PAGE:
The U.S. Food & Drug Administration issued a warning linking contaminated duodenoscopes to a superbug known as the carbapenem-resistant Enterobacteriaceae (CRE). The April 12, 2019 warning provides guidance for users of the scope on how to prevent contamination of the devices. The FDA previously addressed the problem in a December 2018 safety communication concerning the results of previously enacted safety measures.
In 2015, the FDA received 250 reports of contaminated devices linked to patient infections. Fewer than 100 incidents were reported in 2017. However, the FDA reports a recent increase in incidents in recent months. Between October 2018 and March 2019, the number of contaminated devices rose to 159 with 45 patient infections directly related to the devices. Three fatalities resulted from the infection.
What are Superbugs?
The Enterobacteriaceae bacteria family includes E-coli and Pseudomonas aeruginosa. Most antibiotics, including the carbapenem class used mostly for severe infections, have little to no effect on CRE bacteria. These superbugs spread quickly within the body from an initial infection of the skin, lungs, or the urinary tract and can cause outbreaks within healthcare facilities. The highly-resistant nature of the superbug makes it exceptionally dangerous.
What are Duodenoscopes?
Duodenoscopes are flexible, reusable lighted scopes used during endoscopic retrograde cholangiopancreatography procedures. ERCP is a minimally invasive procedure used to diagnose problems in the bile ducts or pancreas. During the procedure, the scope is inserted in the mouth, down the throat and stomach to the top portion of the small intestine. The scope encounters fluids or tissues from the patient requiring thorough cleaning and disinfecting after a procedure. The numerous small parts of the instrument make it highly susceptible to contamination due to inadequate cleaning.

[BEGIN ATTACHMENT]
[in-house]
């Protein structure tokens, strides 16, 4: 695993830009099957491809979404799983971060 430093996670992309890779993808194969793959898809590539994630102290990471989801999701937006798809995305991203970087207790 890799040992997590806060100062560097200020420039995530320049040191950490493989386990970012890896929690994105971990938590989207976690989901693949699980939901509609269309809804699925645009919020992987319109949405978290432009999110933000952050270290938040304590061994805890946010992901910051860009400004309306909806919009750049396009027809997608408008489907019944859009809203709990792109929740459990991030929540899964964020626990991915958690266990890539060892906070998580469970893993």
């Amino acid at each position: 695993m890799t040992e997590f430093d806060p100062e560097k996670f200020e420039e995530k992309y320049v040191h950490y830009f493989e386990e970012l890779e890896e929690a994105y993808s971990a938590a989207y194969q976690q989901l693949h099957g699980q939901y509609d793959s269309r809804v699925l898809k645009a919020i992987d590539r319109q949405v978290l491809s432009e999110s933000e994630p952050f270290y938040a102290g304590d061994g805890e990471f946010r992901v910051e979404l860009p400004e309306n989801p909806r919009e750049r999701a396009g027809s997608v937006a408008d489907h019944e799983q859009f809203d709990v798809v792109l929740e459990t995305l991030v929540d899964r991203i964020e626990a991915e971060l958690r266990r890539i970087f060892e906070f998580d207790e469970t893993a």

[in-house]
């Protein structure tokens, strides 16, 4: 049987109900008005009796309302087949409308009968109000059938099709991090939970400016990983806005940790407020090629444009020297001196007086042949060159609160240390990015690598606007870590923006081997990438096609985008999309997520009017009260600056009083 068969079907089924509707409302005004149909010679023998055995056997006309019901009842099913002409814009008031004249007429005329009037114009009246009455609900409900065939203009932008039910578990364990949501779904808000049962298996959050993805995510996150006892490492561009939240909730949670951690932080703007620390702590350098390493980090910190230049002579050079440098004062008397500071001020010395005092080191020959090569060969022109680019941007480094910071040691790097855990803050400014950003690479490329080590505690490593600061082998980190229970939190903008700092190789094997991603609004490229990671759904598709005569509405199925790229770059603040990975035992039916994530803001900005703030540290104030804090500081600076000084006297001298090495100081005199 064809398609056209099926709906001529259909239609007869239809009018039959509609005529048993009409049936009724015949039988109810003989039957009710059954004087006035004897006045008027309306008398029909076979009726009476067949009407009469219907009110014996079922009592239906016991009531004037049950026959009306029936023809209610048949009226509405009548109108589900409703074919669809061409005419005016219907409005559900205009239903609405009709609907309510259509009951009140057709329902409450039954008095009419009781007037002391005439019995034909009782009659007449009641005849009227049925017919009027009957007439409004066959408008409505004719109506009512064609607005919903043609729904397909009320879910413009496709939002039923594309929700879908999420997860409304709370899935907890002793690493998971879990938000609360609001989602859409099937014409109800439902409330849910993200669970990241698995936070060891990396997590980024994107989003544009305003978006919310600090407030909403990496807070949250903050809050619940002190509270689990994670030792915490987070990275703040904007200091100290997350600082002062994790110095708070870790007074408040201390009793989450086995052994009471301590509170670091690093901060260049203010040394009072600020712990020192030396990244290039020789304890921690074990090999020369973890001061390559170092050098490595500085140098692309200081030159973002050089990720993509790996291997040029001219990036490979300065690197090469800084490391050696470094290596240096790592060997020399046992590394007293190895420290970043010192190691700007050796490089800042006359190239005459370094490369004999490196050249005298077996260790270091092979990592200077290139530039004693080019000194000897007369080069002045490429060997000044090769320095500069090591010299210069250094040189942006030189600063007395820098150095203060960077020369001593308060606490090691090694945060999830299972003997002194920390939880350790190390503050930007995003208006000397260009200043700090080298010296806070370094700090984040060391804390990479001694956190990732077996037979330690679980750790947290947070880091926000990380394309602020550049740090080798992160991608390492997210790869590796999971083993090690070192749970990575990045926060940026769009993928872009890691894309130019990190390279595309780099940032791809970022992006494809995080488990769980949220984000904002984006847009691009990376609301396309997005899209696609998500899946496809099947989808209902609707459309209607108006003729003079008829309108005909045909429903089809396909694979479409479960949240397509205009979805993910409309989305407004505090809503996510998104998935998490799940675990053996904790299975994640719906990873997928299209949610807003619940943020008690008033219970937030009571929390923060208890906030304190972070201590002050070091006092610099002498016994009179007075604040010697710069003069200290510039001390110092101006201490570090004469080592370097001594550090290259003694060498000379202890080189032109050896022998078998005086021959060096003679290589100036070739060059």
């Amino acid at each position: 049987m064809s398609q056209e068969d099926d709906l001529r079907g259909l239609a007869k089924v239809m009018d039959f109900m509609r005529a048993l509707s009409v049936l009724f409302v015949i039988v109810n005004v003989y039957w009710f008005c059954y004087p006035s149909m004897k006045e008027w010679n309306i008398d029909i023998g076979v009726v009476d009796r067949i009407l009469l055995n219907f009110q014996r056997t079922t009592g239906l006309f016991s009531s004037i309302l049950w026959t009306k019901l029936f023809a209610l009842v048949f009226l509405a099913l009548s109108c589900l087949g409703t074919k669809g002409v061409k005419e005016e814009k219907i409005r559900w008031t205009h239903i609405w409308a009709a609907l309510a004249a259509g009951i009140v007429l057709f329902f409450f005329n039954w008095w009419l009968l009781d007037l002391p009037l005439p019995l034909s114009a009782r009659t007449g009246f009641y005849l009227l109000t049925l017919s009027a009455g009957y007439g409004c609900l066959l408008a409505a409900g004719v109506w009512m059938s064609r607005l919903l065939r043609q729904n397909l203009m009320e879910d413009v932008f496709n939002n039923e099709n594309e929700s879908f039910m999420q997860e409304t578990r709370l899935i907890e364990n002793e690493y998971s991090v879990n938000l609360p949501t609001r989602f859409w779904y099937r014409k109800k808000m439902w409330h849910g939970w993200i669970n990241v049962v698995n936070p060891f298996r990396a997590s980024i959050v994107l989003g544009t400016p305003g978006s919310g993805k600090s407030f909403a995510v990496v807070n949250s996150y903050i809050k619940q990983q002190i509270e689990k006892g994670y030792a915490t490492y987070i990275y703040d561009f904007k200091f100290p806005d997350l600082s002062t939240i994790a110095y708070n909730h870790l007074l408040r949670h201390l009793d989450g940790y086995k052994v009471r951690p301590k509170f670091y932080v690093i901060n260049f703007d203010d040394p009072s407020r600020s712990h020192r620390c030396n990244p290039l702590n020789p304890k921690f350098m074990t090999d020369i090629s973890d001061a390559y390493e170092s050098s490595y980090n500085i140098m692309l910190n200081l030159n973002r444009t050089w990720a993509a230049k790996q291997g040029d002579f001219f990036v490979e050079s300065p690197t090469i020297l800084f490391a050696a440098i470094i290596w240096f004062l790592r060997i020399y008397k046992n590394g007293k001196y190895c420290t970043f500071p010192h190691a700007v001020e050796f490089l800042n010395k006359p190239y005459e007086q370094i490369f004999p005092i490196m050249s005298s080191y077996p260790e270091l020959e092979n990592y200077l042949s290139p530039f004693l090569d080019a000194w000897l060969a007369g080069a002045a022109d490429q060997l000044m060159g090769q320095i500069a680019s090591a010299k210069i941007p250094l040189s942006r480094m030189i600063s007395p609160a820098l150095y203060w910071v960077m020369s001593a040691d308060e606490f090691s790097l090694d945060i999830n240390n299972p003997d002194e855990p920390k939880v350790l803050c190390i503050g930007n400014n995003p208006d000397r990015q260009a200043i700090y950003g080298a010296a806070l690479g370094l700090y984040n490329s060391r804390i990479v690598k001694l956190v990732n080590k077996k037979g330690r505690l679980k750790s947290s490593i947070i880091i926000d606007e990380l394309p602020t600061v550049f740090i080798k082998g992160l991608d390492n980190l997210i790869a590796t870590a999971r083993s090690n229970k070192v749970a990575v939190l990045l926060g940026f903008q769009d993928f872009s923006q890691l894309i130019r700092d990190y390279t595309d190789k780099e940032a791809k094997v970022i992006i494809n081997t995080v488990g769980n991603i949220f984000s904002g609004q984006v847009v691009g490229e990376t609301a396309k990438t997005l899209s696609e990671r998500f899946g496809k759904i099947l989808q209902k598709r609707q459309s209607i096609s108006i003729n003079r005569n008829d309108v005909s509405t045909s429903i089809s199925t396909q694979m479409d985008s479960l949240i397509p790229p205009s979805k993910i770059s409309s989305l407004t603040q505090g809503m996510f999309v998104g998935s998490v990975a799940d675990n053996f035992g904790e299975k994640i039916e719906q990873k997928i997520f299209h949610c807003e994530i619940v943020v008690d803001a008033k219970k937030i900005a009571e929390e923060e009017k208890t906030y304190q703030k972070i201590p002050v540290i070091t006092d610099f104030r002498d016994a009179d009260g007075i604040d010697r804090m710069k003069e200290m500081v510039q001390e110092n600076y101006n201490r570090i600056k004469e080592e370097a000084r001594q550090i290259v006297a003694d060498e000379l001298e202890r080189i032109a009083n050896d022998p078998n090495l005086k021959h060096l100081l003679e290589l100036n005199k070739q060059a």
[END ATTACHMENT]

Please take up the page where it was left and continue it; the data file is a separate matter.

The three manufacturers of duodenoscopes used in the United States are
• Olympus Medical Systems Corporation
• Pentax of America
• Fujifilm Medical Systems USA, Inc
The FDA offers recommendations for manufacturers of duodenoscopes, health care facilities, practitioners, and potential patients.
Health care facilities are advised to
• Clean certain parts of the scope by hand
• Visually inspect recesses and other hard to clean areas
• Develop written quality control procedures
• Adequately train personnel on the proper way to clean and sanitize the device
• Inspect the scope prior to each use to identify any damage
• Test it for leaks in the seals before and after each use
• Return it to the manufacturer once per year for inspection and maintenance
The FDA previously issued a Safety Communication for manufacturers and users of the device. The communication provided detailed information on how to properly sanitize and disinfect the scopes.
Before having an endoscopic procedure, patients are advised to
• Discuss the risks and benefits of the procedure with their health care provider
• Determine if the disinfection system used by the health care facility is adequate
• Find out if there have been any reported superbug infections at the facility
The manufacturers of duodenoscopes are advised to
• Develop innovative ways to minimize duodenoscope related infections
• Maintain current data about contaminated scopes and infections
• Submit results to the FDA on a monthly basis
Speak with a Defective Medical Device Lawyer Today
The Eichholz Law Firm has extensive experience representing plaintiffs with personal injury lawsuits resulting from defective medical devices. If you or a family member developed an E-coli, pseudomonas aeruginosa, or other serious infection after undergoing an endoscopic procedure, please contact the Eichholz Law Firm for a free consultation.
- FDA. “Infections Associated with Reprocessed Duodenoscopes.” Retrieved from https://www.fda.gov/medical-devices/reprocessing-reusable-medical-devices/infections-associated-reprocessed-duodenoscopes. Accessed on May 2, 2019.
- FDA. “The FDA Continues to Remind Facilities of the Importance of Following Duodenoscope Reprocessing Instructions: FDA Safety Communication.” Retrieved from https://www.fda.gov/medical-devices/safety-communications/fda-continues-remind-facilities-importance-following-duodenoscope-reprocessing-instructions-fda. Accessed on May 2, 2019.
- Goldschmidt, Debra. “Medical scopes still causing superbug infections and deaths, FDA says.” CNN. Retrieved from https://www.cnn.com/2019/04/12/health/medical-scopes-superbug-infections-fda-bn/index.html. Accessed on May 2, 2019.
- Mayo Clinic. “CRE bacteria: What you should know.” Retrieved from https://www.mayoclinic.org/diseases-conditions/infectious-diseases/in-depth/cre-bacteria/art-20166387. Accessed on May 2, 2019.